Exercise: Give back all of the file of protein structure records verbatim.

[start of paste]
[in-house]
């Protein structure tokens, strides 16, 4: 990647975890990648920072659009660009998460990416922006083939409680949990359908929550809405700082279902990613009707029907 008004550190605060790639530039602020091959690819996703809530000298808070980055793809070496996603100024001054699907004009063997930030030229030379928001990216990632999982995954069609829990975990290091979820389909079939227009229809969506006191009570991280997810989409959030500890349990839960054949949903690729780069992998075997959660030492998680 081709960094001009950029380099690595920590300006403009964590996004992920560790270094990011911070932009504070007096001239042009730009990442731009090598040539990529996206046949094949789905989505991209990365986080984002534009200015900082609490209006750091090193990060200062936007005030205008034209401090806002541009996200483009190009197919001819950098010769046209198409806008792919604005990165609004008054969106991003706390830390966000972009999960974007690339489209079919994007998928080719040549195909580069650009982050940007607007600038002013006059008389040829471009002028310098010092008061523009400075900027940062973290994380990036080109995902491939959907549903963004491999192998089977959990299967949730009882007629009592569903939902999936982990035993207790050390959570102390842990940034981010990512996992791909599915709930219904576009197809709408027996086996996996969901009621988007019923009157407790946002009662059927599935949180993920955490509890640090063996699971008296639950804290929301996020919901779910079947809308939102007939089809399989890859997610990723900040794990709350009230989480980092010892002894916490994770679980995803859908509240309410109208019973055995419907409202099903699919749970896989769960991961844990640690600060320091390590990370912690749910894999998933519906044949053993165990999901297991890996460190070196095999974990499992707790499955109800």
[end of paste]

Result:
[in-house]
């Protein structure tokens, strides 16, 4: 990647975890990648920072659009660009998460990416922006083939409680949990359908929550809405700082279902990613009707029907 008004550190605060790639530039602020091959690819996703809530000298808070980055793809070496996603100024001054699907004009063997930030030229030379928001990216990632999982995954069609829990975990290091979820389909079939227009229809969506006191009570991280997810989409959030500890349990839960054949949903690729780069992998075997959660030492998680 081709960094001009950029380099690595920590300006403009964590996004992920560790270094990011911070932009504070007096001239042009730009990442731009090598040539990529996206046949094949789905989505991209990365986080984002534009200015900082609490209006750091090193990060200062936007005030205008034209401090806002541009996200483009190009197919001819950098010769046209198409806008792919604005990165609004008054969106991003706390830390966000972009999960974007690339489209079919994007998928080719040549195909580069650009982050940007607007600038002013006059008389040829471009002028310098010092008061523009400075900027940062973290994380990036080109995902491939959907549903963004491999192998089977959990299967949730009882007629009592569903939902999936982990035993207790050390959570102390842990940034981010990512996992791909599915709930219904576009197809709408027996086996996996969901009621988007019923009157407790946002009662059927599935949180993920955490509890640090063996699971008296639950804290929301996020919901779910079947809308939102007939089809399989890859997610990723900040794990709350009230989480980092010892002894916490994770679980995803859908509240309410109208019973055995419907409202099903699919749970896989769960991961844990640690600060320091390590990370912690749910894999998933519906044949053993165990999901297991890996460190070196095999974990499992707790499955109800």